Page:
To come back to handguns, we see that, once again, the government did not consult anyone before introducing the bill, certainly not the cities. The Union des municipalités du Québec, or UMQ, also spoke out against some provisions of the bill, including the fact that the government is attempting to transfer responsibility for handgun control to the cities when that does not fall under their jurisdiction. The cities obviously do not want to take on that responsibility. The UMQ joined its voice to that of the Fédération québécoise des municipalités, which has also spoken out against this tactic. Others quickly joined them, including the mayor of Quebec City, Régis Labeaume, and the mayor of Gatineau, Maxime Pedneaud-Jobin, who said they were disappointed with Ottawa's plans. That says a lot.
Then the National Assembly of Quebec unanimously approved a motion calling for this power to be delegated to Quebec City rather than to the municipalities. The idea of implementing a single regulation that would apply to Quebec as a whole, rather than thousands of different ones, has been relatively well received. That would obviously suit the federal government, which would get to offload its responsibility either way, so that seems to be the ideal situation.
There is a problem though. The Government of Quebec appears to have agreed to the motion too hastily and may not be too keen to re-engage in this kind of debate after the intense negotiations over the gun registry a few years back.
Furthermore, the Quebec government, like that of any other province, can already pass legislation or regulate handguns within its borders if it wanted to. The federal government would not necessarily have to delegate that power. It should be noted that this is not on the Quebec government's political agenda either.
As a member of the Bloc Québécois, I would normally be in favour of delegating more powers to Quebec. This time, however, this really bugs me. I get the impression that the federal government wants to cut and run. The government was the one that committed to controlling handguns, so it should be the one taking action, instead of punting responsibility to whoever will take it. It should just keep its promises.
I want to come back to the problem of illegal guns. Most of the handguns used by gangs and criminal groups are illegal, whether they have been stolen from citizens or not. We need to make these weapons harder to access here, while also stopping imports of illegal firearms at the U.S. border.
Leaving it up to municipalities or provinces to ban guns within their borders does not solve the problem. Ottawa would have to ban handguns nationwide to have any effect. However, Ottawa does not have the political courage and prefers to delegate.
I just want to clarify that since the beginning of my speech, I have been talking about handguns and military-style assault weapons. Twelve-gauge and 10-gauge hunting rifles are not covered by last May's ban or this bill. Hunters can continue to hunt without fear. Killing an animal for food is not the same as using a weapon that is capable of firing off dozens of bullets within seconds and that is explicitly designed to kill a lot of people in a short amount of time.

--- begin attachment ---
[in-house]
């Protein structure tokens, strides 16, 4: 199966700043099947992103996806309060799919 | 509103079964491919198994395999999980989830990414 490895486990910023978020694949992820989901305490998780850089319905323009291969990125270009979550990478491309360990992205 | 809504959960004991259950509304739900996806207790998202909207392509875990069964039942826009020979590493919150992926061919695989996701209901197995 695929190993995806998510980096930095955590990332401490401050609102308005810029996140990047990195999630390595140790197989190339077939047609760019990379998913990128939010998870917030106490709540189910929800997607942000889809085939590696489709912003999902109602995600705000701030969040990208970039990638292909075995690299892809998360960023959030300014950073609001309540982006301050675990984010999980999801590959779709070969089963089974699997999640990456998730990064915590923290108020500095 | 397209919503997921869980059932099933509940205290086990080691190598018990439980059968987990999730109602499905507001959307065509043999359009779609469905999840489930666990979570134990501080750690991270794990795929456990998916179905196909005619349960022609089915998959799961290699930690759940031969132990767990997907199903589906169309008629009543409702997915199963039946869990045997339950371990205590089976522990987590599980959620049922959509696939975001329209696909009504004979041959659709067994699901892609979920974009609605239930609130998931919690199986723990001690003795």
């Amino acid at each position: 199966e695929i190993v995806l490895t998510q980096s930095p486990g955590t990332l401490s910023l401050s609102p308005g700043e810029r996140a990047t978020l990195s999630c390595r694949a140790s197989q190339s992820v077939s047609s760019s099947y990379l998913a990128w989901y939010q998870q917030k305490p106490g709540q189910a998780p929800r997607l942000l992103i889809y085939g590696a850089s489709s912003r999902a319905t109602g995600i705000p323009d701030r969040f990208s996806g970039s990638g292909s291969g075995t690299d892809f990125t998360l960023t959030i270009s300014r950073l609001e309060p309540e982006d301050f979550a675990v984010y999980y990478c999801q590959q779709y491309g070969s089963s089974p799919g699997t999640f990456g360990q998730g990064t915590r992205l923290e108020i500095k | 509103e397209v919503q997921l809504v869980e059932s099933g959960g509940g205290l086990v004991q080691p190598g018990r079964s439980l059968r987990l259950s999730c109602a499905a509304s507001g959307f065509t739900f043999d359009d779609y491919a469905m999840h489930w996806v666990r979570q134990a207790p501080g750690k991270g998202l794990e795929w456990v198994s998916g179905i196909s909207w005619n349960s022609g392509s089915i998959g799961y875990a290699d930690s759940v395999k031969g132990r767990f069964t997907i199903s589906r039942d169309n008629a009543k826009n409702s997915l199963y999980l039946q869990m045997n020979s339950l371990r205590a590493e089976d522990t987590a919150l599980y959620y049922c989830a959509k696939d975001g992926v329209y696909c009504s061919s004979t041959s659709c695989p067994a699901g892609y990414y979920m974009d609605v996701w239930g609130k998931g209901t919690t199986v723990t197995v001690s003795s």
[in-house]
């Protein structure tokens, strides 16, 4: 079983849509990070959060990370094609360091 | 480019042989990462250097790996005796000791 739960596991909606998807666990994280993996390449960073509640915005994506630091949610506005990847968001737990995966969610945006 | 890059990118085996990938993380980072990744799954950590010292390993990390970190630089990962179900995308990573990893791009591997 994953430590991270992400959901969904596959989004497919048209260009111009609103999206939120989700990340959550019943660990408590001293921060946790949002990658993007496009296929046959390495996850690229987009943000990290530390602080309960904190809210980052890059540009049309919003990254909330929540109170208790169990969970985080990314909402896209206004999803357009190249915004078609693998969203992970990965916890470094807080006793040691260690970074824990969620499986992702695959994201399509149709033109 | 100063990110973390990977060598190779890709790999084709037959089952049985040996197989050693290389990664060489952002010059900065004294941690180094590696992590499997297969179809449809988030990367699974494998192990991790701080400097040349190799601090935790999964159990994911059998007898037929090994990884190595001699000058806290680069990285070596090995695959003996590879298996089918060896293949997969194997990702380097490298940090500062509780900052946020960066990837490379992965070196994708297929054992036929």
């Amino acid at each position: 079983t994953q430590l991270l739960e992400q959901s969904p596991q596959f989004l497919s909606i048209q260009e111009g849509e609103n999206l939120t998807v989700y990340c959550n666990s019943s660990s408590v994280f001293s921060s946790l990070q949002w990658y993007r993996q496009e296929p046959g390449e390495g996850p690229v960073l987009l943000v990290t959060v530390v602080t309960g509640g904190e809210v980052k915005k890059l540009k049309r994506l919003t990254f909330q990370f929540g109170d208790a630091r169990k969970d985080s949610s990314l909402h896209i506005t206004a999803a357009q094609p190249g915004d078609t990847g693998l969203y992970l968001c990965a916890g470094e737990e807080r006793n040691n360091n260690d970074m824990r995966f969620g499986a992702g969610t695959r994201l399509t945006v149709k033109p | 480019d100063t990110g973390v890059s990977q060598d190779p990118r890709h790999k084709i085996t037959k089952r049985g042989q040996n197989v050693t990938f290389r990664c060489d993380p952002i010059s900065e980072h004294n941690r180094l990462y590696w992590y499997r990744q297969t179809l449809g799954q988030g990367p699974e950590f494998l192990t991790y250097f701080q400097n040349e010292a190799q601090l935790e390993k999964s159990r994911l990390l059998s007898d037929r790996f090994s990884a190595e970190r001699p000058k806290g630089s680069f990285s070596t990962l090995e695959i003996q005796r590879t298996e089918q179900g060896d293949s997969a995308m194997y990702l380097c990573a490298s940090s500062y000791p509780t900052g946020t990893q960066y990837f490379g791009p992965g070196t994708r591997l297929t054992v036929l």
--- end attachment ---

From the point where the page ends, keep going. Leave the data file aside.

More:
We are also talking about guns that can easily be modified to make them even deadlier. Those are the guns we want banned, and I completely agree with the government on that score.
However, the bill sidesteps the problem. The point is to ban assault weapons, not for the purpose of preventing sport shooters from using them at shooting ranges, but for the purpose of preventing people from being killed. Unfortunately, we see that this bill only prevents sport shooters from safely using their guns and does not prevent massacres.
I also want to touch on another problem created by this bill. We were shocked to see that the government was trying to restrict paintball and airsoft activities through a provision that considered certain replica guns used in these activities as prohibited weapons.
Once again, the government made things up as it went along and did not consult stakeholders, which is what I heard from the Fédération Sportive d'Airsoft du Québec. Gun shop owners were not consulted either. They often sell their products to police forces, but overnight, they found themselves saddled with hundreds of newly prohibited weapons, with no instructions from the government on what to do with them. The bill was introduced quite some time after last May's ban. It has been a few months since the bill was introduced, and gun shop owners still do not know what to do with the hundreds of thousands of dollars' worth of stock gathering dust on their shelves.
Coming back to replica assault-style weapons, there is some basis for the government's desire to ban them. Police officers could resort to lethal force if they are called to a scene where they believe a real weapon is being used, which means there is also the risk of collateral damage to innocent people. We owe our police forces our unwavering support.
The government could have looked at what is being done elsewhere. For instance, in the United States, air guns must have an orange tip on the barrel, which helps identify them as imitation firearms. Requiring clear markings on replica guns would be an adequate compromise, and at committee, we will definitely ask the government to look at this possibility rather than abruptly banning an activity enjoyed by hundreds of Quebeckers. I agree that the government must provide greater oversight over the sale of paintball and airsoft guns, but it could do that while respecting those who practise these activities safely.
After consultations with Quebeckers from across the province, gun control advocacy groups, gun rights groups, gun shop owners, hunters, sport shooters, paintball and airsoft enthusiasts, and firing range owners, it is clear that this bill is definitely flawed.
To reiterate what I said at the beginning of my speech, even though we would like to throw this bill in the trash and start over, time is running out and we should at least give it a chance. That is what we will do in committee. However, I want to be transparent. If significant changes are not made to the bill, or the bill is not changed at all, and the buyback program for military-style assault weapons is not made mandatory, we will simply vote against the bill.
I would like to remind members that the Liberal Party promised many times to ban assault weapons and restrict handguns. It is not keeping either of those promises with this bill as it now stands. The Bloc Québécois is prepared to work with the government to keep our fellow citizens safe.